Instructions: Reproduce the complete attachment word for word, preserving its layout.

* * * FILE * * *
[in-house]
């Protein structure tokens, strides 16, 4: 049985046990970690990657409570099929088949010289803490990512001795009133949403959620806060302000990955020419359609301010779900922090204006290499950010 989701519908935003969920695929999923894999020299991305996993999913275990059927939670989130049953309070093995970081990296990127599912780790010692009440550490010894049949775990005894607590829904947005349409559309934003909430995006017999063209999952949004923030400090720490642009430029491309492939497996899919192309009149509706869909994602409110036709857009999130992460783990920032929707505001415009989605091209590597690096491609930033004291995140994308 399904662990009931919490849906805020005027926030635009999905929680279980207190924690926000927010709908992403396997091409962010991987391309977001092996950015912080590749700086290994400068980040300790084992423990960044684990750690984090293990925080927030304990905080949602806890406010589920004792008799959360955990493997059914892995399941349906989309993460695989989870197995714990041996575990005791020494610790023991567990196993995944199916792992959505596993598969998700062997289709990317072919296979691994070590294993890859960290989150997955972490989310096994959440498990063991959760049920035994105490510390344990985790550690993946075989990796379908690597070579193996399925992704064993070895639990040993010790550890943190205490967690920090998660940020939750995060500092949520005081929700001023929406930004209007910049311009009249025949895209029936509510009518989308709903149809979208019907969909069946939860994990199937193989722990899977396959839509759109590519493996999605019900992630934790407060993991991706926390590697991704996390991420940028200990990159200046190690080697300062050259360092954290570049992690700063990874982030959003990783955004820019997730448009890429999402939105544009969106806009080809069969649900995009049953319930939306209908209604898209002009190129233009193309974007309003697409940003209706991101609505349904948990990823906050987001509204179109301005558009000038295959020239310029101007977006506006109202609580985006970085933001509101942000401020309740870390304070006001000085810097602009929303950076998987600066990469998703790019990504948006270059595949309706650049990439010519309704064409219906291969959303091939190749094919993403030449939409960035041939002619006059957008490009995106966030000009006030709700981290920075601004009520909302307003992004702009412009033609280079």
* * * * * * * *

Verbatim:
[in-house]
């Protein structure tokens, strides 16, 4: 049985046990970690990657409570099929088949010289803490990512001795009133949403959620806060302000990955020419359609301010779900922090204006290499950010 989701519908935003969920695929999923894999020299991305996993999913275990059927939670989130049953309070093995970081990296990127599912780790010692009440550490010894049949775990005894607590829904947005349409559309934003909430995006017999063209999952949004923030400090720490642009430029491309492939497996899919192309009149509706869909994602409110036709857009999130992460783990920032929707505001415009989605091209590597690096491609930033004291995140994308 399904662990009931919490849906805020005027926030635009999905929680279980207190924690926000927010709908992403396997091409962010991987391309977001092996950015912080590749700086290994400068980040300790084992423990960044684990750690984090293990925080927030304990905080949602806890406010589920004792008799959360955990493997059914892995399941349906989309993460695989989870197995714990041996575990005791020494610790023991567990196993995944199916792992959505596993598969998700062997289709990317072919296979691994070590294993890859960290989150997955972490989310096994959440498990063991959760049920035994105490510390344990985790550690993946075989990796379908690597070579193996399925992704064993070895639990040993010790550890943190205490967690920090998660940020939750995060500092949520005081929700001023929406930004209007910049311009009249025949895209029936509510009518989308709903149809979208019907969909069946939860994990199937193989722990899977396959839509759109590519493996999605019900992630934790407060993991991706926390590697991704996390991420940028200990990159200046190690080697300062050259360092954290570049992690700063990874982030959003990783955004820019997730448009890429999402939105544009969106806009080809069969649900995009049953319930939306209908209604898209002009190129233009193309974007309003697409940003209706991101609505349904948990990823906050987001509204179109301005558009000038295959020239310029101007977006506006109202609580985006970085933001509101942000401020309740870390304070006001000085810097602009929303950076998987600066990469998703790019990504948006270059595949309706650049990439010519309704064409219906291969959303091939190749094919993403030449939409960035041939002619006059957008490009995106966030000009006030709700981290920075601004009520909302307003992004702009412009033609280079």